Geological & Archeological treasures

Due to its 1 million year old history the Karewas are thus known as geological & archeological treasures which is an unnoticed heritage of Kashmiri people. The Karewas of Kashmir are so flat and massive that Srinagar international airport is located on one such plateau, in district Budgam, called Karewa Damodar. Due to massive urbanization the Karewas of Kashmir are under severe threat as they are being raised to ground and bulldozed. From the last 20 to 25 years almost 20 to 30 % of Karewas in Pulwama and Budgam have been raised to ground, which is a plunder of these geological formations. The Karewas could have been developed as a tourist attraction but authorities at the helm have never even thought of giving them legal protection by declaring them as heritage sites. Now by allowing excavation of soil and clay from Karewas, the Govt is itself causing a huge disaster to these heritage sites.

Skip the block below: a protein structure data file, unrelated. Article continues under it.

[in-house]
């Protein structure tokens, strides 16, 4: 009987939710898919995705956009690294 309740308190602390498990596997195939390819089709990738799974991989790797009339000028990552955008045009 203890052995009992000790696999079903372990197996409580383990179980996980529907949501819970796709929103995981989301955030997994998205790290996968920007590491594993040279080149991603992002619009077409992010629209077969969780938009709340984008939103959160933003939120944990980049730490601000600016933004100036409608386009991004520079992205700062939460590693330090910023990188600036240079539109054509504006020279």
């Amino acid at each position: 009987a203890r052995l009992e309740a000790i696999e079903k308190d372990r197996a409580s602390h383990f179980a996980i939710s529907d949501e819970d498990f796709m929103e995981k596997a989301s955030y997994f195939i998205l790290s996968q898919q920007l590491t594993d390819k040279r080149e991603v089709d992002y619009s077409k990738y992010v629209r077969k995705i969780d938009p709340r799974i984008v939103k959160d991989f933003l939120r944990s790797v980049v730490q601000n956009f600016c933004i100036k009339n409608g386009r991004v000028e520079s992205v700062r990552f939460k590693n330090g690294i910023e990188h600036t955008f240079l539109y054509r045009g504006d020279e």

Elephant and Giraffe fossils in Karewas

Prof Khurshid Ahmad Parray in his research article published in Current Science Volume 100, number 6, dated March 25th 2011 says that geological research done in various parts of Kashmir valley by several geologists has revealed that several fossils were found in upper reaches of Budgam. As per the studies undertaken by Godwin Austen 1864 , it is reported that fish scales were found in Karewas of Gogjee Pathri and upper mountain areas of Liddermud and Yusmarg. As reported by Patterson (1940) an elephant species called Elephas hysudricus (now extinct) were found in Karewas of Pulwama and Budgam areas. The article further says that fossils of Sivatherium giganteum (extinct species of Giraffe) have been found in Samboora karewas near Pampore.

Noted geologist of Kashmir, Prof Abdul Majid Bhat who has done a great research work on Khonmoh fossil park which is said to be a 252 million year old fossil site also has been raising his concern on destruction of Karewas and he too has been demanding that Government should initiate necessary legal frameworks to declare Karewas as heritage sites.